The G1 Seabiscuit had a whole lot of brown going on which made for quite a few look-alikes.
The top row consists entirely of variations of the original Seabiscuit release. Colour ranged from light to dark, semi-gloss to matte, none to four leg markings, and the bay coat could be gold, tan, or red toned. All models were made with old plastic.
#1 looks as if it could be an original Seabiscuit variation, except for one small detail, this 1996 JCPenney special run is made with new plastic.
Numbers two and three are basically the same model: one was released as a Blockbuster special run and the other as a regular run in 2003. There really isn't a way to tell them apart as they were painted in batches at the factory and randomly packaged as either the RR or SR. The reason they look a lot like the Seabiscuits above is that they were the modern Seabiscuit release produced to capitalize on the popular new movie.
The bottom three models are all a shade of chestnut. #4 is shown in the catalogue as a highly glossy, I am not sure if matte variations exist as I have never seen one. This 1997 new plastic SR should be a dark red-brown chestnut with darker points and hind socks. My model is translucent, though opaque models probably exist.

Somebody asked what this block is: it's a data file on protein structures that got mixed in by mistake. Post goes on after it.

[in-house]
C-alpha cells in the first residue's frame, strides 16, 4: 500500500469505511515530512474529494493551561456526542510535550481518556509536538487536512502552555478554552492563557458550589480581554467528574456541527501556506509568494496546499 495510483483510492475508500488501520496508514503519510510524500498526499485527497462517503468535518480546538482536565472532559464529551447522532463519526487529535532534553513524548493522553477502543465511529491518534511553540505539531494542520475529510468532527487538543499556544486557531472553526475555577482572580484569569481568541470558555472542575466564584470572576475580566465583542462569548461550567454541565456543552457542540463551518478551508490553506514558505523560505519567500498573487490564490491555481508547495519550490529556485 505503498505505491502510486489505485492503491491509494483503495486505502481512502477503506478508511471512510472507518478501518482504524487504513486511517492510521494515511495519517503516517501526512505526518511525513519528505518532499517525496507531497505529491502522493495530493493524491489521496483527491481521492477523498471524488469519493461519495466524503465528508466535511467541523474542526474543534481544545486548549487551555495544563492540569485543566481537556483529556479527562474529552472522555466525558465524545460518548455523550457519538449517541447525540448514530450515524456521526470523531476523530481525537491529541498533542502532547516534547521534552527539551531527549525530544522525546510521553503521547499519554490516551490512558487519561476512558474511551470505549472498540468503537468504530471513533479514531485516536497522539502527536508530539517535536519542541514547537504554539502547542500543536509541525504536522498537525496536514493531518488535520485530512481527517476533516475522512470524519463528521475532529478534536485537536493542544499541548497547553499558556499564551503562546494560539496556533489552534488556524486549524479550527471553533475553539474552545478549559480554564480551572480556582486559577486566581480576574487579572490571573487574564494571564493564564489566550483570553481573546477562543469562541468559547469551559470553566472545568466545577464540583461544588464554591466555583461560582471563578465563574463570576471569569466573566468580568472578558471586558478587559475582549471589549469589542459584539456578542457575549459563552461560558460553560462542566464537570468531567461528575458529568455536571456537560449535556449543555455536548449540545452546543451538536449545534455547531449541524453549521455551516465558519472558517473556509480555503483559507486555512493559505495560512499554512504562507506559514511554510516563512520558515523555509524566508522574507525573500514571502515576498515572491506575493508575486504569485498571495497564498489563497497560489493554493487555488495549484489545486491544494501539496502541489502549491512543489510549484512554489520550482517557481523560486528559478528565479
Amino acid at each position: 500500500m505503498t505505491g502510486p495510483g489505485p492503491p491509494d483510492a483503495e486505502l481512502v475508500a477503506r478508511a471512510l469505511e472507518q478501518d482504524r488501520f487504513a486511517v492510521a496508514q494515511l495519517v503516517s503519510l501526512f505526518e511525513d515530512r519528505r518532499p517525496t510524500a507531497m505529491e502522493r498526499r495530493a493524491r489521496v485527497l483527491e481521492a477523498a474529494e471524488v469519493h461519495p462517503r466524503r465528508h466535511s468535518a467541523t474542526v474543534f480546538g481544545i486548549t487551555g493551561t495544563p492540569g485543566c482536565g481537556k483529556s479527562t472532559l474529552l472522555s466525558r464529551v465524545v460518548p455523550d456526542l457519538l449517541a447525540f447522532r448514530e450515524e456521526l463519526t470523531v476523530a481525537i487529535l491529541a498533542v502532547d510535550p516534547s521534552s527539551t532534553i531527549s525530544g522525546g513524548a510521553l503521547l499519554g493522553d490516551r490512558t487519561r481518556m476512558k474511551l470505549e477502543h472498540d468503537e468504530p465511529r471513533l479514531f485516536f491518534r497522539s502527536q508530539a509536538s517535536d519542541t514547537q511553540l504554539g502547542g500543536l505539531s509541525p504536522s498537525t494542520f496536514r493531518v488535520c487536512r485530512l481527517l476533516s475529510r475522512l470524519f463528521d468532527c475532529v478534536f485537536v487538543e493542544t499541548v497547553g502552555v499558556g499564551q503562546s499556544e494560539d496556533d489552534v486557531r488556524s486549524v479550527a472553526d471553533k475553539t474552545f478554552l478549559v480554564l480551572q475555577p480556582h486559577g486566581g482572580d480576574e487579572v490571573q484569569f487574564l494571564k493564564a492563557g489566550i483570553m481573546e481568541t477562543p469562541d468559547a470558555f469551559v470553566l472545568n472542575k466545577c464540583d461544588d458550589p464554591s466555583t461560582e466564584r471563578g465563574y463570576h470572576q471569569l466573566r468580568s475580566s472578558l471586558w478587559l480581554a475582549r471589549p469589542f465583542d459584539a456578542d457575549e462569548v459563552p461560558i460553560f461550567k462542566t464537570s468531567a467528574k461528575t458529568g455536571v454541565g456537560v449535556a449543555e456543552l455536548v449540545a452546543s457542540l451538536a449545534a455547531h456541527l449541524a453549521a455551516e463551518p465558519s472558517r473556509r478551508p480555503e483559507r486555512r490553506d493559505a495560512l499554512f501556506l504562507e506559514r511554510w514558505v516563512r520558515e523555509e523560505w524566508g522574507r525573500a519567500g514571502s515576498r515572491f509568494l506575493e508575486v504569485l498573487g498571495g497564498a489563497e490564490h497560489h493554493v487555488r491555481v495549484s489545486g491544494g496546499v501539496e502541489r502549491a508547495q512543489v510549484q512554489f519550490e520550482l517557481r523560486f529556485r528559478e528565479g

Number five is the only old plastic chestnut, the 1989 Sears SR. The mane and tail should be darker than the brick red body and the model should be no white markings.
The leg markings on number six can vary quite a bit. My model shown here has very high whites while the leg markings on my other model are very low and vague. The chestnut colour of this new plastic Regular Run is much more orange than the others and is generally better shaded.
Though both the grey releases on the G1 Seabiscuit mold are new plastic special runs, there is really no confusing them. The 1992/94 Sears/JCPenney special run on the left is a cool-toned, rather stark alabaster while the 1998 Sears special run is a warm-toned, nicely shaded chestnut going grey.
The original ceramic Hagen-Renaker mold, #10 Mini Seabiscuit38, was sculpted by Maureen Love Calvert, and leased from the company by Breyer for production in plastic. The Seabiscuit mold was released in 1976 and was discontinued along with the other Generation One molds at the end of 2005.
During this time, Breyer released five regular runs and eleven special runs on this mold, making him one of the middle runners in the G1 mold popularity contest.